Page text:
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Middle ear muscle abnormalities have been identified as causing ear-related disorders such as tinnitus, hyperacusis, ear fullness, dizziness, and/or otalgia. Due to the suspected involvement of the tensor tympani muscle, this group of signs has been dubbed the Tonic Tensor Tympani Syndrome. However, the elusive mechanisms of TTTS are still elusive, with the suggested correlation between MEM dysfunction and the symptoms yet to be established. Both admittance measurement and/or measurement of air pressure in the sealed external auditory canal has been investigated into the middle ear of 11 patients who reported TTTS symptoms. Although the former technique measured middle ear elasticity, the latter gives an estimate of the tympanic membrane displacement. On the other hand, acute TTM contraction in any patient could not be detected.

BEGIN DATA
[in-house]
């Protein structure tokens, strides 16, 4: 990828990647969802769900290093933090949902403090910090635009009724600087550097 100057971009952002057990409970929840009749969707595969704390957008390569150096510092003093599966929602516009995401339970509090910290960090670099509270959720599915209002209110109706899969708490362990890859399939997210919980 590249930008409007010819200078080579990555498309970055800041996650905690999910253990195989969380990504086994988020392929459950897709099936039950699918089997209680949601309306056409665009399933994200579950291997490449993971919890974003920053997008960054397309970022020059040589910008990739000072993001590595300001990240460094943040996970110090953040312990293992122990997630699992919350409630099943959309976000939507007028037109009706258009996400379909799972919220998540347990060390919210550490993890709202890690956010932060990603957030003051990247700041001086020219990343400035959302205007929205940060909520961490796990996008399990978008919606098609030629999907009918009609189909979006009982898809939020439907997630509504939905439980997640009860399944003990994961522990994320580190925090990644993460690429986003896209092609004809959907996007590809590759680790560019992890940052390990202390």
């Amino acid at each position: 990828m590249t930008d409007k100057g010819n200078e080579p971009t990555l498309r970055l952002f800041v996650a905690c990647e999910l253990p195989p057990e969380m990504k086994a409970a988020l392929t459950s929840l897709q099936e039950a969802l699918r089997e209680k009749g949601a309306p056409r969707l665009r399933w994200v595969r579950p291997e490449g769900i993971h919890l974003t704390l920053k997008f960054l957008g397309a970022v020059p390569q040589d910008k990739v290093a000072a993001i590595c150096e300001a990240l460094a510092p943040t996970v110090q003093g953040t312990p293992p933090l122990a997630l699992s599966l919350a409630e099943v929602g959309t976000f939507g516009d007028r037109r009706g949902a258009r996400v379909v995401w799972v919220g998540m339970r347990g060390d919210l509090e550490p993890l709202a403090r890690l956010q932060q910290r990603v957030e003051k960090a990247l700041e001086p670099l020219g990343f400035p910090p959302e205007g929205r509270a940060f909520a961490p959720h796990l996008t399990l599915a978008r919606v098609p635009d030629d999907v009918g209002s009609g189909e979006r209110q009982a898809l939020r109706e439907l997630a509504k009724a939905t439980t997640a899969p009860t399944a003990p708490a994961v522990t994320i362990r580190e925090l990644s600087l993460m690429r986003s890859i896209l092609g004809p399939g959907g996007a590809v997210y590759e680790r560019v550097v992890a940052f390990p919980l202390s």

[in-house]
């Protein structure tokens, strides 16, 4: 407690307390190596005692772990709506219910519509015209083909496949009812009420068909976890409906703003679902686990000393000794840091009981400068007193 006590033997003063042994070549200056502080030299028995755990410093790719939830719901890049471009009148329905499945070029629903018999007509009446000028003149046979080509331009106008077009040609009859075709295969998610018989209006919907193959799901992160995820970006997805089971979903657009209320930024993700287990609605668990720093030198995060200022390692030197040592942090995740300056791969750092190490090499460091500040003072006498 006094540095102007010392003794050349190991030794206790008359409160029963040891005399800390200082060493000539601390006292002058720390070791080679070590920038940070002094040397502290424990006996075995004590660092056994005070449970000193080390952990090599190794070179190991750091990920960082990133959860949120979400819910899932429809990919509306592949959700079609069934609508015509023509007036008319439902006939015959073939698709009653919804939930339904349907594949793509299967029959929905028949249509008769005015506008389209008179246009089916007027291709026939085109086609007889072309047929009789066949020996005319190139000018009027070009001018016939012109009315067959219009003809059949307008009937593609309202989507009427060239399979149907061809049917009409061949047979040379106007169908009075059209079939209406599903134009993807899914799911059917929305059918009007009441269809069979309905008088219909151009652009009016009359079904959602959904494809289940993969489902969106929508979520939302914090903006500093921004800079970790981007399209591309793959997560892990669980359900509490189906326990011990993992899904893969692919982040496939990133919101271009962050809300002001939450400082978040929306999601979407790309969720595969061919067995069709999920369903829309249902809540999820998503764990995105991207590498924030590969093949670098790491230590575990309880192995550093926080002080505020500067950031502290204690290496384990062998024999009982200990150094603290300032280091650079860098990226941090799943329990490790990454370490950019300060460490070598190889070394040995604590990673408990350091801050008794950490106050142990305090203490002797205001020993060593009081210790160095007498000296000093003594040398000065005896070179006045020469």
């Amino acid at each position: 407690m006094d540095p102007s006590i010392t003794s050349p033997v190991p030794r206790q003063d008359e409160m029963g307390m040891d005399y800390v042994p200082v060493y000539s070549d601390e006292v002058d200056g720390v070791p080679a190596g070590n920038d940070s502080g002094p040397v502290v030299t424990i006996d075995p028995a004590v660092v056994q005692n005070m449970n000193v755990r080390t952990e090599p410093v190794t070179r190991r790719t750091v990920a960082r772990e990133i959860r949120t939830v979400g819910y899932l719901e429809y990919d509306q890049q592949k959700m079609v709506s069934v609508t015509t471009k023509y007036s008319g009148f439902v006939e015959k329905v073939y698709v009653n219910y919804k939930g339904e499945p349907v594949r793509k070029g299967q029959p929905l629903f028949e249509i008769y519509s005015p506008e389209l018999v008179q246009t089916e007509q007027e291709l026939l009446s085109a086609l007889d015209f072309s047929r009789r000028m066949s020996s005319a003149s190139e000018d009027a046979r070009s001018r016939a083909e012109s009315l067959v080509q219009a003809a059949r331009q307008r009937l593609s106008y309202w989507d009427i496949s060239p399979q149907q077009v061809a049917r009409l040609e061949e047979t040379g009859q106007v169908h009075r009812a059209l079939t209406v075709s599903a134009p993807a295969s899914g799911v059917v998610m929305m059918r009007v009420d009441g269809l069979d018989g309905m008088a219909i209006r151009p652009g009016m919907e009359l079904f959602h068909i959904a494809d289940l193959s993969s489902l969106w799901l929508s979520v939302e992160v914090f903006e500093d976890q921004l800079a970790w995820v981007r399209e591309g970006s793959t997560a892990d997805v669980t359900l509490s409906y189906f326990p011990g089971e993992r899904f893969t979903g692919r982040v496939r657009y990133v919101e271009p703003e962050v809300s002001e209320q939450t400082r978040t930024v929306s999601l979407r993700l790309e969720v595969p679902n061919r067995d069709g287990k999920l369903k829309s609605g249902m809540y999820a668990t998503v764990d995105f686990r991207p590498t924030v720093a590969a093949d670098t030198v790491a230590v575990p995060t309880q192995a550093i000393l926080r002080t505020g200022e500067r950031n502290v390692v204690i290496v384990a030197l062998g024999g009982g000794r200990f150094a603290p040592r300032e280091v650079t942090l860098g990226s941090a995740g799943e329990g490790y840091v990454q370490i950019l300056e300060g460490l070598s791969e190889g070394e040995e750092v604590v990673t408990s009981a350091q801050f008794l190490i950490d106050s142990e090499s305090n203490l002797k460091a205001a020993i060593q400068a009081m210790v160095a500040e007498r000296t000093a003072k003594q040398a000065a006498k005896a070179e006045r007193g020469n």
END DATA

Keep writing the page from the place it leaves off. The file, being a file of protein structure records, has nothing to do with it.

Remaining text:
Source link: https://doi.org/10.1016/j.heares.2022.108519
Loudness recruitment is a common symptom of hearing loss exacerbated by cochlear lesions, which is described as an abnormally rapid rise in loudness perceptions of sound intensity. Damage to the outer hair cells alters the basilar membrane's nonlinear structure, resulting in aberrant auditory nerve responses related to loudness recruitment. Hyperacusis can also be accompanied by an aversion to sound and a fear of sound stimuli, in which the limbic system can play a vital role. This brief review aims to present the current status of the neurobiological pathways that distinguish between loudness recruitment and hyperacusis.
Source link: https://doi.org/10.12659/MSM.936373
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